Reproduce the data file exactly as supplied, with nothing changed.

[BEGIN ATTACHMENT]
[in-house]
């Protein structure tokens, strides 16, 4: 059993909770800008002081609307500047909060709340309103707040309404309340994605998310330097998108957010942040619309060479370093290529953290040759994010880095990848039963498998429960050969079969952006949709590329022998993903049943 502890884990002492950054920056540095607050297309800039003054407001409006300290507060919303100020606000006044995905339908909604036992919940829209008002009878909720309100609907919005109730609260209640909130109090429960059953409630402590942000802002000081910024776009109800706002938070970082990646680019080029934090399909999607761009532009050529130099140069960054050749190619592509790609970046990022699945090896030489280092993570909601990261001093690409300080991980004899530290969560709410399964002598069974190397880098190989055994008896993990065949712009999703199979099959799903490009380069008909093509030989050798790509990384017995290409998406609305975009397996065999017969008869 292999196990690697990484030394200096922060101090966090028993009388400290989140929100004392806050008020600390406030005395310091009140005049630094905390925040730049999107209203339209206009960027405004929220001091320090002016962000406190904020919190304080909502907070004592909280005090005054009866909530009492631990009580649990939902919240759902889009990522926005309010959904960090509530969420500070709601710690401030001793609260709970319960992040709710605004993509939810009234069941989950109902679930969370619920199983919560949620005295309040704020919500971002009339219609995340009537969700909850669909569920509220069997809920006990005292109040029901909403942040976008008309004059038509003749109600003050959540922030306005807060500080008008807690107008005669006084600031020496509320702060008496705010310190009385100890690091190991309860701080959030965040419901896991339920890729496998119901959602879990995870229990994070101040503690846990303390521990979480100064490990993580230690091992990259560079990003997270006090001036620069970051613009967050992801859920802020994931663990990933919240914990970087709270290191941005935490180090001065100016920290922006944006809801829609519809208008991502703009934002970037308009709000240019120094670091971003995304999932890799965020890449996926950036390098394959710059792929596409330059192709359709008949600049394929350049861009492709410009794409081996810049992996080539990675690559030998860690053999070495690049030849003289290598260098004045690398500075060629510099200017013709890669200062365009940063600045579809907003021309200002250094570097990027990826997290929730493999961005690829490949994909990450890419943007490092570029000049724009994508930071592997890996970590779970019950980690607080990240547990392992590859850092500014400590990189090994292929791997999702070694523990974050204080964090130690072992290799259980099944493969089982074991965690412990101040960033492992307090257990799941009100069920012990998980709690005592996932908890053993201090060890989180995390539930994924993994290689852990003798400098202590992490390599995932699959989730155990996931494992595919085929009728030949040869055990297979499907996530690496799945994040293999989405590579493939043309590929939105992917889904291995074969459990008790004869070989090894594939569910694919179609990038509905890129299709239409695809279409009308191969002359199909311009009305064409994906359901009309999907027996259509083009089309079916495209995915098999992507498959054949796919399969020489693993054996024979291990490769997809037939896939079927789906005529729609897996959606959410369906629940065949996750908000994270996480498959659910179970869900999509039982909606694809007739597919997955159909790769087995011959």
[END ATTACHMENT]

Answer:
[in-house]
């Protein structure tokens, strides 16, 4: 059993909770800008002081609307500047909060709340309103707040309404309340994605998310330097998108957010942040619309060479370093290529953290040759994010880095990848039963498998429960050969079969952006949709590329022998993903049943 502890884990002492950054920056540095607050297309800039003054407001409006300290507060919303100020606000006044995905339908909604036992919940829209008002009878909720309100609907919005109730609260209640909130109090429960059953409630402590942000802002000081910024776009109800706002938070970082990646680019080029934090399909999607761009532009050529130099140069960054050749190619592509790609970046990022699945090896030489280092993570909601990261001093690409300080991980004899530290969560709410399964002598069974190397880098190989055994008896993990065949712009999703199979099959799903490009380069008909093509030989050798790509990384017995290409998406609305975009397996065999017969008869 292999196990690697990484030394200096922060101090966090028993009388400290989140929100004392806050008020600390406030005395310091009140005049630094905390925040730049999107209203339209206009960027405004929220001091320090002016962000406190904020919190304080909502907070004592909280005090005054009866909530009492631990009580649990939902919240759902889009990522926005309010959904960090509530969420500070709601710690401030001793609260709970319960992040709710605004993509939810009234069941989950109902679930969370619920199983919560949620005295309040704020919500971002009339219609995340009537969700909850669909569920509220069997809920006990005292109040029901909403942040976008008309004059038509003749109600003050959540922030306005807060500080008008807690107008005669006084600031020496509320702060008496705010310190009385100890690091190991309860701080959030965040419901896991339920890729496998119901959602879990995870229990994070101040503690846990303390521990979480100064490990993580230690091992990259560079990003997270006090001036620069970051613009967050992801859920802020994931663990990933919240914990970087709270290191941005935490180090001065100016920290922006944006809801829609519809208008991502703009934002970037308009709000240019120094670091971003995304999932890799965020890449996926950036390098394959710059792929596409330059192709359709008949600049394929350049861009492709410009794409081996810049992996080539990675690559030998860690053999070495690049030849003289290598260098004045690398500075060629510099200017013709890669200062365009940063600045579809907003021309200002250094570097990027990826997290929730493999961005690829490949994909990450890419943007490092570029000049724009994508930071592997890996970590779970019950980690607080990240547990392992590859850092500014400590990189090994292929791997999702070694523990974050204080964090130690072992290799259980099944493969089982074991965690412990101040960033492992307090257990799941009100069920012990998980709690005592996932908890053993201090060890989180995390539930994924993994290689852990003798400098202590992490390599995932699959989730155990996931494992595919085929009728030949040869055990297979499907996530690496799945994040293999989405590579493939043309590929939105992917889904291995074969459990008790004869070989090894594939569910694919179609990038509905890129299709239409695809279409009308191969002359199909311009009305064409994906359901009309999907027996259509083009089309079916495209995915098999992507498959054949796919399969020489693993054996024979291990490769997809037939896939079927789906005529729609897996959606959410369906629940065949996750908000994270996480498959659910179970869900999509039982909606694809007739597919997955159909790769087995011959």